When you choose a developmental milestone to work on with your child, it’s important to break down your goal into simple, attainable steps. Let’s take eating, for example. You may say to yourself, “I want my baby to be able to feed herself.”
But what does that mean exactly? Hold the spoon, dip, and bring it to her mouth? Hold her cup and drink? Wipe her mouth with a napkin?
Obviously, this goal is too broad, so it’s best to begin by writing a list (from simple to more complex) of all the little things that would make this milestone a reality. Things like pick up small pieces of food, bring food to mouth, hold spoon, bring spoon to mouth, etc. Then start at the top of your list and work your way down.
This makes meeting goals much easier and you and your child will feel a greater sense of accomplishment (rather than frustration). And focusing your energy on one simple goal at a time is a much better recipe for success!
Here’s how we worked on setting up goals when we wanted to help our son learn to feed himself…
Begin by stating your goal in simple terms.
For our son, Ivan, I decided that our first step would be to help Ivan eat finger foods on his own, which requires a lot of fine motor mastery but no utensils. Ivan loves Gerber Finger Puffs (they’re small and melt in the mouth) so that became our first goal: I want Ivan to feed himself Finger Puffs.
Next, brainstorm how you might accomplish that goal. Think about what the goal requires your child to know and experiment with activities that will help strengthen that knowledge.
We decided that the first step in attaining our goal was to improve Ivan’s grasp. To do this we provided him with many opportunities to play with and manipulate small objects: long, skinny pegs in a peg board; small, round blocks; smooth or bumpy toys; cups, blocks, and rings that stack and come apart. We wanted to accustom Ivan to different sizes and textures and to using his hands to move objects, take things apart, and hold them long enough to bring them to his mouth. This helped to improve his grasp and allowed him to better understand how his hands work.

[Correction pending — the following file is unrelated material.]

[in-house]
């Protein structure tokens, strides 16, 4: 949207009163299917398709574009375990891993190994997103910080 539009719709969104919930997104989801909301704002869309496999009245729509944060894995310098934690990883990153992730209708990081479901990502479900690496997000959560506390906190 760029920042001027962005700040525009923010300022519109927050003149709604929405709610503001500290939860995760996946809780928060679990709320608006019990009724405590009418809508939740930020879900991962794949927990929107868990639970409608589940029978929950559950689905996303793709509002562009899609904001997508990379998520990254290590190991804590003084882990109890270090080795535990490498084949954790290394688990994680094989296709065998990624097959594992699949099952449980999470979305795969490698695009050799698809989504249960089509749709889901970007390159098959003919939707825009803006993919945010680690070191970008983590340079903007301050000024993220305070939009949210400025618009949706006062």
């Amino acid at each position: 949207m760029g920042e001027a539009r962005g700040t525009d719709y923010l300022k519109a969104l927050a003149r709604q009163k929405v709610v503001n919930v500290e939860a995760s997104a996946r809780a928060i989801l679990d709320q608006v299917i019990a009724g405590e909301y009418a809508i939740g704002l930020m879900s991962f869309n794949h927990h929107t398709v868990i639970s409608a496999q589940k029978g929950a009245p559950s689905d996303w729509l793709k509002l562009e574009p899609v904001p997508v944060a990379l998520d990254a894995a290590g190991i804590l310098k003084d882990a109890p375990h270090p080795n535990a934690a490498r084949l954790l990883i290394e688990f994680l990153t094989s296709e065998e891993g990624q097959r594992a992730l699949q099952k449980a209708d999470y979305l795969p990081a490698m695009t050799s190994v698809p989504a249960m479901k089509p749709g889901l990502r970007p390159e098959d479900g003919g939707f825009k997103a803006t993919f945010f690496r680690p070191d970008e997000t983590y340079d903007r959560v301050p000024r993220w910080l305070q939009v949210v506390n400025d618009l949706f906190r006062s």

Another tactic we came up with was to work on Ivan’s hand sensitivity. To help Ivan get used to playing with his hands, we created fun games that involved clapping, holding hands, swinging hands, and touching fingers (all while singing and having fun, of course). Our Occupational Therapist also brought us a brush that’s supposed to lessen Ivan’s sensitivity and give his body needed physical feedback, so we made sure to use the brush on his hands, too. We also encouraged Ivan to play with sticky substances, like pudding or whipped cream. Fortunately, Ivan’s sweet tooth out weighs his aversion to the sticky texture!
Finally, we were sure to offer Ivan Finger Puffs nearly every day so he could touch and play with them. We’ve experimented with different positions and locations to find the one that Ivan seemed to be the most comfortable in. For example, we sat Ivan on the floor and spread the Puffs in front of him, but in order to pick up a Puff he’d need to master one of the more mature grasps and there is a much longer distance between the Puff and his mouth when he’s positioned like this. The best location we’ve found is his First Years baby seat that our Physical Therapist brought us. This chair is low to the ground so Ivan can place his feet on the floor with his knees bent at 90°. The tray is just at elbow level and the lip of the tray isn’t too deep. We place a cloth on the tray so the Puffs don’t scoot around too much and Ivan can find them easier.
Once you get started, watch for fun ways to encourage learning!
One trick we found to help Ivan get used to touching the sticky puffs was to bury his hand in a big mound of puffs. Ivan thought this was funny! He also enjoyed patting and touching the Puffs in the tray so we encouraged this. Eventually he was able to pick up the puffs and bring them to his mouth! Now Ivan is a pro at picking up puffs and he has even started using more mature grasps while he plays with the puffs!
When your child does well, be sure to praise them with lots of hugs and kisses! Positive reinforcement always works wonders.
Good luck to you and your child. Soon you too will be celebrating success!